For the third straight year, medications for humans have topped the list of pet toxins, according to The American Society for the Prevention of Cruelty to Animals.

In 2010, ASPCA’s Animal Poison Control Center received more than 167,000 phone calls about pets exposed to possibly poisonous substances. Of those calls, the ASPCA helped diagnose and treat about 25 percent of the cases where the pet accidentally ingested the human medications. Over-the-counter meds like ibuprofen and acetaminophen, along with antidepressants and medications for attention deficit disorder are the most commonly ingested medications. Pets often ingest pills that fall on the floor, as well.

Behind medications for humans, insecticides are the next most toxic substance for pets, according to the ASPCA.

“About 20 percent of the calls are about insecticides, which are commonly used on pets for flea control or around the house to control crawling and flying bugs,” the organization wrote in a press release. “The most serious poisonings occurred when products not labeled for use in cats were applied to them, so the ASPCA recommends pet owners always follow label directions.”

Rodenticides, baits used to kill mice and rats, were found to be the third most harmful substance for pets during the past year, followed by people food like grapes and raisins — which can cause kidney failure in pets — and onion and garlic — which can cause anemia — and veterinarian medications consumed in large amounts.

Rounding out the top 10 harmful toxics to pets are chocolate, household toxins like cleaning supplies, plants, herbicides and outdoors toxins such as antifreeze and fertilizer.

– Kristi Eaton

Choose the Right Foods

posted January 20th, 2011 by
  • Share
Cibo secco  per Cani 1 11 09

Story by Kristi Eaton

Most American pet owners do not consider the age of their dog or cat when buying pet food, a new survey reveals.

The survey, released Tuesday by pet food manufacturer Iams, says only

11 percent of dog and cat owners in the U.S. say their pet’s age is the most important factor when buying food.

Oftentimes pet owners do not know what stage of life their pet is in, which means their beloved four-legged friend may not get the necessary nutrients for proper health and growth.

“When choosing a food for your cat or dog it is important to select a diet that has the right ingredients for that stage of your pet’s life,” said Dr. Katy Nelson, DVM, emergency veterinarian, in Alexandria, Va., and a member of the Iams Pet Wellness Council. “Diet requirements – including protein levels, calories and vitamins and minerals – vary over the life of a pet and, in turn, an animal’s needs change as he grows from a puppy or kitten, to an adult into a senior.”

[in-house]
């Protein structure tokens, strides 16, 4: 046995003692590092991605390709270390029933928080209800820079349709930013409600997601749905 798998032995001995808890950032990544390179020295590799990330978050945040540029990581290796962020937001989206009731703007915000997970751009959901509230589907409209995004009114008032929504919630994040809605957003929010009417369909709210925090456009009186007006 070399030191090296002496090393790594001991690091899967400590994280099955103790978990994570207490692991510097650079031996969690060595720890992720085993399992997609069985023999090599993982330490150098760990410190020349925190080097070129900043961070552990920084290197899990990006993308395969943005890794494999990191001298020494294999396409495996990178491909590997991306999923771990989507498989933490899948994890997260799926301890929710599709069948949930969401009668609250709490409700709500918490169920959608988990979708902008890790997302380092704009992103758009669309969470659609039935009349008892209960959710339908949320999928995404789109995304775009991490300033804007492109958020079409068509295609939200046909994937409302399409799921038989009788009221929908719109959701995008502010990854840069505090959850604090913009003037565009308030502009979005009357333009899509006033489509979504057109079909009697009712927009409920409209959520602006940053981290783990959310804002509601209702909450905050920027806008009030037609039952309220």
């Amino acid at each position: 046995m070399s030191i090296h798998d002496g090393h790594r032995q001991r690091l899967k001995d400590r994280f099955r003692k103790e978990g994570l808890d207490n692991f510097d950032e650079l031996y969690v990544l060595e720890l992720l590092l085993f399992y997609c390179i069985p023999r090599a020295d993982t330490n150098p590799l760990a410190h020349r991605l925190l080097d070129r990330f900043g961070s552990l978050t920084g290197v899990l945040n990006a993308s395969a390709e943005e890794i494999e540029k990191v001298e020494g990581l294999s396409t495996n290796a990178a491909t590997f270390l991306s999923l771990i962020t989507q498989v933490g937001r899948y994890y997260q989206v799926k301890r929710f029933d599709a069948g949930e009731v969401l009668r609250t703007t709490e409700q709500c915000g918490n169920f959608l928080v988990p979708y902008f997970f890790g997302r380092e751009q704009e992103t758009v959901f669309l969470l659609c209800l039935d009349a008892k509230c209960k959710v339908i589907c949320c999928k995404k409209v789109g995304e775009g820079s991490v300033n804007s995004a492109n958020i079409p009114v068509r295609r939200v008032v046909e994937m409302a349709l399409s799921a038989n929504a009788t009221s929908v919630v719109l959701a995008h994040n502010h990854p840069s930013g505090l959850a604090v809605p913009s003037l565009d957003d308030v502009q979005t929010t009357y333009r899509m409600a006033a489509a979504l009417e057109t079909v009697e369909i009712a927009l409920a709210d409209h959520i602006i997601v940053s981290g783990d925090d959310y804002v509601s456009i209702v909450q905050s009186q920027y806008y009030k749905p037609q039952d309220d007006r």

The survey also showed that only one out of three respondents say the food’s ingredients is the most important criteria they look at when deciding what food to buy and feed their animal.  Instead, some pet owners buy food based on recommendations. Nearly four out of ten people who took the survey (about 36 percent) say recommendations from a trusted source like a veterinarian is the primary reason why they buy a certain food, while almost 25 percent say price is the main reason they will feed Fido or Tigger one brand of food over another.

– Kristi Eaton

Your Cat May Not Be Sick

posted January 10th, 2011 by
  • Share
Dr Bailey 3

Story by Kristi Eaton

If your cat is exhibiting classic symptoms of an illness – vomiting and refusing food, for example – you may want to look at your home and daily routine before you take Tigger to the vet.

A new study shows that stress from disruption in their normal routine can make otherwise healthy cats experience problems normally associated with a sickness.

Researchers at Ohio State University discovered cats experiencing “unusual external events,” like a change in feeding schedule, showed symptoms of sickness, just as the chronically ill cats in the study did. The study examined healthy cats and cats with feline interstitial cystitis. Previous studies have shown that feline interstitial cystitis can cause many other health problems. The fact that healthy cats exhibited some of the same behaviors as those with feline interstitial cystitis is noteworthy, and shows that vets should consider living situations during the diagnosis, the researchers say.

“For veterinary clinicians, when you have a cat that’s not eating, is not using the litter box or has stuff coming up out of its mouth, the quality of the environment is another cause that needs to be addressed in coming up with a diagnosis,” said Tony Buffington, professor of veterinary clinical sciences at Ohio State and senior author of the study.

The researchers concluded that the best way to keep otherwise healthy cats from experiencing some of the sickness behaviors is to follow a set feeding routine every day; keep the food and litter boxes in the same place; keep cages, toys and litter boxes cleans; and allow cats time to play each day.

“I think a huge part of this is giving cats resources they can interact with and control. Litter boxes and food bowls go without saying, but I also think that equally important are predictable schedules and some semblance of control so they don’t feel trapped.

And their humans can focus on quality interaction rather than the quantity of interaction. Understanding how they live in the world can allow humans to interact with them more effectively,” said Judi Stella, a doctoral candidate in veterinary preventive medicine and a lead author of the study.

-Kristi Eaton